When you are the most senior person in your organization, you run out of people to learn from - you're the top person. Sitting on boards gives you the opportunity to learn from a lot of CEOs from a lot of different companies.
Outside the office
I sit on many boards, probably a few too many --Cleveland Tomorrow, Cleveland Roundtable, The Growth Association, Leadership Cleveland, The Northeast Ohio Counsel on Higher Education, Catholic Diocese Foundation Board, The Akron Center for Economic Education and the United Way.
I got to know a lot of the civic and business leaders in Northeast Ohio through my board activities. That's important whether you're male or female, but especially important for women. And it is not good enough to just sit on a board. You need to contribute and get recognized by other board members. The one thing you don't want to do is be on a board in name only.
Participating on a board is also a good way to do some of the things you like, some of the things you don't have the opportunity to do in your own job. It gives you a chance to develop your skills.
Philanthropy is very important to me. Just because I give my time and talent to the YWCA, it doesn't diminish my obligation to support nonprofit organizations. I believe it's my responsibility to give to those who are in circumstances different from mine.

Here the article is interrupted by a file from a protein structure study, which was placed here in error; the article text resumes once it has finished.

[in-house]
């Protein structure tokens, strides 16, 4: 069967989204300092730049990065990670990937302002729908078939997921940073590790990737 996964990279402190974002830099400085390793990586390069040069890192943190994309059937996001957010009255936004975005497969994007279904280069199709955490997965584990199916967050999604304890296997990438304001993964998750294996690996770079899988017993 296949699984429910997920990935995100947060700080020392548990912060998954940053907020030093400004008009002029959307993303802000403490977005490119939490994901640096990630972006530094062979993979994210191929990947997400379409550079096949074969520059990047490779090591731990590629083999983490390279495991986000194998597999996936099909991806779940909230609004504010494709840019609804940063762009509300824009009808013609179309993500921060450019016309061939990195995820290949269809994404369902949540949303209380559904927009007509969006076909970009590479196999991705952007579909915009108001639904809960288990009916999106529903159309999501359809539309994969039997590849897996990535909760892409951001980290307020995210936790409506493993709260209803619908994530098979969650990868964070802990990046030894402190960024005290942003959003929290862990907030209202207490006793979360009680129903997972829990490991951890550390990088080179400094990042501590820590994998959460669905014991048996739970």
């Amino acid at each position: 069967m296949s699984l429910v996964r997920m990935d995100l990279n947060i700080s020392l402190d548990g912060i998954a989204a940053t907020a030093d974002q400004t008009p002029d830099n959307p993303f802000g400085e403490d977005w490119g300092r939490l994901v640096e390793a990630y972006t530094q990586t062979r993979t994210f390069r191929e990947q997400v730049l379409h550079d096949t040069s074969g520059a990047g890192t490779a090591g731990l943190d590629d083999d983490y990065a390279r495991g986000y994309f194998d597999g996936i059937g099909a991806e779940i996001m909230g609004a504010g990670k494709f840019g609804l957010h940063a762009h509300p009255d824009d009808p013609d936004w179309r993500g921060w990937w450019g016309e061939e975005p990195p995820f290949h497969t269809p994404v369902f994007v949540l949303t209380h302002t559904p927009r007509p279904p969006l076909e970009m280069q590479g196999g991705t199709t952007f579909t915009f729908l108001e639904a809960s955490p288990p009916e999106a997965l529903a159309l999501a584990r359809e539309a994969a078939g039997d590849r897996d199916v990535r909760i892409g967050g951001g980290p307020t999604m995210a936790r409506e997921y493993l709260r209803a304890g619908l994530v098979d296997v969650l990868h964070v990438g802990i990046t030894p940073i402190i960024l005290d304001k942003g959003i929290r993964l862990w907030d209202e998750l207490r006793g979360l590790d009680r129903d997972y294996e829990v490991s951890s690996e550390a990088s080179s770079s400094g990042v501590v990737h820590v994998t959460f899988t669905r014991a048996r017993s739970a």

But I have a 13-year-old daughter, and getting her to age 14 will be my greatest accomplishment in my next year. There are just so few hours in the day that you have to be incredibly selective with your time.
My evening time goes either to my daughter or my church.
Family is very important to me. I have two grown sons and six grandchildren. My husband and I enjoy spending time with them.
We have a place in Tennessee that's isolated from the rest of the world. It's our oasis where we all get together. When you're too close to work, it's tough to free your mind.
In my community, I'm on Team NEO, the foundation at Lorain Community College and am very active in our church. The church is important to me, so I try and give as much time to it as I can. How to reach: The Federal Reserve Bank of Cleveland, (216) 579-2000; Ross Environmental, (440) 366-2000; YWCA of Greater Cleveland, (216) 881-6878; Jenne Distributors, (800) 422-6191; The Cleveland Clinic Foundation, (216) 444-5000